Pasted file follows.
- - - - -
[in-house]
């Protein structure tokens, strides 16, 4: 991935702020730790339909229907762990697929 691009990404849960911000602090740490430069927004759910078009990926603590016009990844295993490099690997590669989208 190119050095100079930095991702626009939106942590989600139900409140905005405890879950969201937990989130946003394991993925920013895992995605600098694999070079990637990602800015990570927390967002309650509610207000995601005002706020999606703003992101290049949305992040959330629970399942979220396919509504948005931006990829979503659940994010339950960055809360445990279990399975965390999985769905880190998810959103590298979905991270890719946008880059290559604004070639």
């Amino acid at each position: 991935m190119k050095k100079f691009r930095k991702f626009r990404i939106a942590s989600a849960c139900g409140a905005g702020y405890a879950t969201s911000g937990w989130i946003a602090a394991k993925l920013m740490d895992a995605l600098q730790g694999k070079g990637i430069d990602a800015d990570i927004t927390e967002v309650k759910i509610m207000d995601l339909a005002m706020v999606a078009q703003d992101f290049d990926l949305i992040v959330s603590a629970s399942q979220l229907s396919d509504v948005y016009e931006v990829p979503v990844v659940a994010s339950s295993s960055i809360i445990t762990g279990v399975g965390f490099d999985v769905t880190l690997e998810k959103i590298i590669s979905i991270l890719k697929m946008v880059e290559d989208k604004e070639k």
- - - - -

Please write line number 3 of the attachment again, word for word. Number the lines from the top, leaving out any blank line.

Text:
């Amino acid at each position: 991935m190119k050095k100079f691009r930095k991702f626009r990404i939106a942590s989600a849960c139900g409140a905005g702020y405890a879950t969201s911000g937990w989130i946003a602090a394991k993925l920013m740490d895992a995605l600098q730790g694999k070079g990637i430069d990602a800015d990570i927004t927390e967002v309650k759910i509610m207000d995601l339909a005002m706020v999606a078009q703003d992101f290049d990926l949305i992040v959330s603590a629970s399942q979220l229907s396919d509504v948005y016009e931006v990829p979503v990844v659940a994010s339950s295993s960055i809360i445990t762990g279990v399975g965390f490099d999985v769905t880190l690997e998810k959103i590298i590669s979905i991270l890719k697929m946008v880059e290559d989208k604004e070639k």